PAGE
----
For anyone of a certain generation, the “Choose Your Own Adventure” books need no introduction. These were a series of adventures on a variety of themes which involved reading a few pages, being faced with a decision, and turning to different pages within the book depending on one’s choice. Each option affected the progression and outcome of the story in interesting ways. Sometimes you would die. Sometimes you would discover treasure. Sometimes you would be abducted by aliens. It was a truly unique experience.
In a world where television is king, social media is all the rage, and reality shows persist, I think a partially crowd-sourced drama would be fascinating.
There would be logistical details to work out, of course. For instance, the show could not really pause for input on decisions every few minutes. Multiple timezones would disallow this and it would require far too many permutations to have been pre-recorded.
More likely would be something akin to a decision point at the end of every episode or two. Near the end of the week’s presentation, the show would present viewers with a choice of sorts. We’d have a 24-hour period to vote, and the decision and its effects would be revealed at the start of the next episode. The story would be altered because of our input. Showrunners would have to have multiple options sketched out or filmed and/or be willing to move quickly to work on additional material for the next week. It would be taxing on writers, actors, and production crews alike…but it has potential.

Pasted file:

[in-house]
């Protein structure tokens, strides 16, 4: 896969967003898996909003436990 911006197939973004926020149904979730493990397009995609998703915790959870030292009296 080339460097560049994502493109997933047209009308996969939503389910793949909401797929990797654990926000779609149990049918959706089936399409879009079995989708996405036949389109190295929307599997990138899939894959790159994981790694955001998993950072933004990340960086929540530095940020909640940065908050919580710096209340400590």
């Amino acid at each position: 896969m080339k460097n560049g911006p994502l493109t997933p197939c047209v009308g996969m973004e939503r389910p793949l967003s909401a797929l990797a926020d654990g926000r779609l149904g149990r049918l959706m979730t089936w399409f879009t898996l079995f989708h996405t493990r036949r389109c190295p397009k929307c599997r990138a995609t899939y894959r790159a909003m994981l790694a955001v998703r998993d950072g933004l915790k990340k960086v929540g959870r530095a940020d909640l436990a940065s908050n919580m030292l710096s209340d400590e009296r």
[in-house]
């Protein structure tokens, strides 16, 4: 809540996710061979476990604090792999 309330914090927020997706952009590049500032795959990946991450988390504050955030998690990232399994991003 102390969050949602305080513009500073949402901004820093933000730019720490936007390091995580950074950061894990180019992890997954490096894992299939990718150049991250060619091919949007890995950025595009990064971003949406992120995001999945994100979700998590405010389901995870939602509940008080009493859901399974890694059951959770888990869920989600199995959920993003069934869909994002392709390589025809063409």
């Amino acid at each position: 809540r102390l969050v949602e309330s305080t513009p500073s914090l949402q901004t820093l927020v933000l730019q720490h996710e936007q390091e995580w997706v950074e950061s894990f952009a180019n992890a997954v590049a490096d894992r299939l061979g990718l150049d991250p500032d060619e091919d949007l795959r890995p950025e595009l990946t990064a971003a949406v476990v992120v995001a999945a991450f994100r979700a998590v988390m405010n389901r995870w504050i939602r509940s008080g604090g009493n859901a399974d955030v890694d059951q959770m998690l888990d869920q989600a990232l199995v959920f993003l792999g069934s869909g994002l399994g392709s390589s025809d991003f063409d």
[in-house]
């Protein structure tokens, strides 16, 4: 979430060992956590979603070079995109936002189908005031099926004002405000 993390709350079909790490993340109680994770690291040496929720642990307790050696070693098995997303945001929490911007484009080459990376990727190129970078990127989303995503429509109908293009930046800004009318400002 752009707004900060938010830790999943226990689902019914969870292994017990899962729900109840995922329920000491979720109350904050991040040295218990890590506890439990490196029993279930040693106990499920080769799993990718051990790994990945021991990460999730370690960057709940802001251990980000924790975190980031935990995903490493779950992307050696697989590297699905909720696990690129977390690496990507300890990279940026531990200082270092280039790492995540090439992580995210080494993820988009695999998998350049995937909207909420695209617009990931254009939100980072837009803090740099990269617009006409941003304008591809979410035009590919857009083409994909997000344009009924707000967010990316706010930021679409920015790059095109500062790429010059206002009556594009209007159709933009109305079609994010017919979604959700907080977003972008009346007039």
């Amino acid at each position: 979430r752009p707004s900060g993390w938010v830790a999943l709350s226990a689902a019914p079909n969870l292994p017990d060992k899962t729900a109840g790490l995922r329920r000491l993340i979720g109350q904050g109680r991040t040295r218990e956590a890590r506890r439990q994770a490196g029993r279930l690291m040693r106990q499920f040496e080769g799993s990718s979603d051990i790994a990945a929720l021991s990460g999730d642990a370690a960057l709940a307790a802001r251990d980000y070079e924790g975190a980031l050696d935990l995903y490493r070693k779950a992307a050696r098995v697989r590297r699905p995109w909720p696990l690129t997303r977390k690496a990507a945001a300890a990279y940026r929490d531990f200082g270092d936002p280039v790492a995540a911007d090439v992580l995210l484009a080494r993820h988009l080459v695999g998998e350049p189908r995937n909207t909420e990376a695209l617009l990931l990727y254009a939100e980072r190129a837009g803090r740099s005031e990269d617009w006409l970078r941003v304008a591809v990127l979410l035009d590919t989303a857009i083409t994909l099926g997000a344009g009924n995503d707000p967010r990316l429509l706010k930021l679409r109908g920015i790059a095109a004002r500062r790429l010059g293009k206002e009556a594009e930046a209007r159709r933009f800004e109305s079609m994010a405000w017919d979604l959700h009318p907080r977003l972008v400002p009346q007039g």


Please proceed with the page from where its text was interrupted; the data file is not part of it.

I would imagine the yearly run of episodes for a show like this should be relatively short. More like the 9 or 12 episode seasons of today’s top cable dramas. So too like True Detective or American Horror Story, it might make sense to have a completely new storyline every season. The benefits of this would be threefold: 1) to keep a viewer-directed story from going too far off the rails; 2) to limit the pressure on those making the show; and 3) to allow for different kinds of stories to be told each season.
All of this is admittedly a gimmicky approach, of course…but so were “Survivor” and “24,” and they did pretty well for the themselves.
Whether or not such a participatory dramatic experience could be a viable form of entertainment remains to be seen. But all the same, it is still one of those things I’d like to see.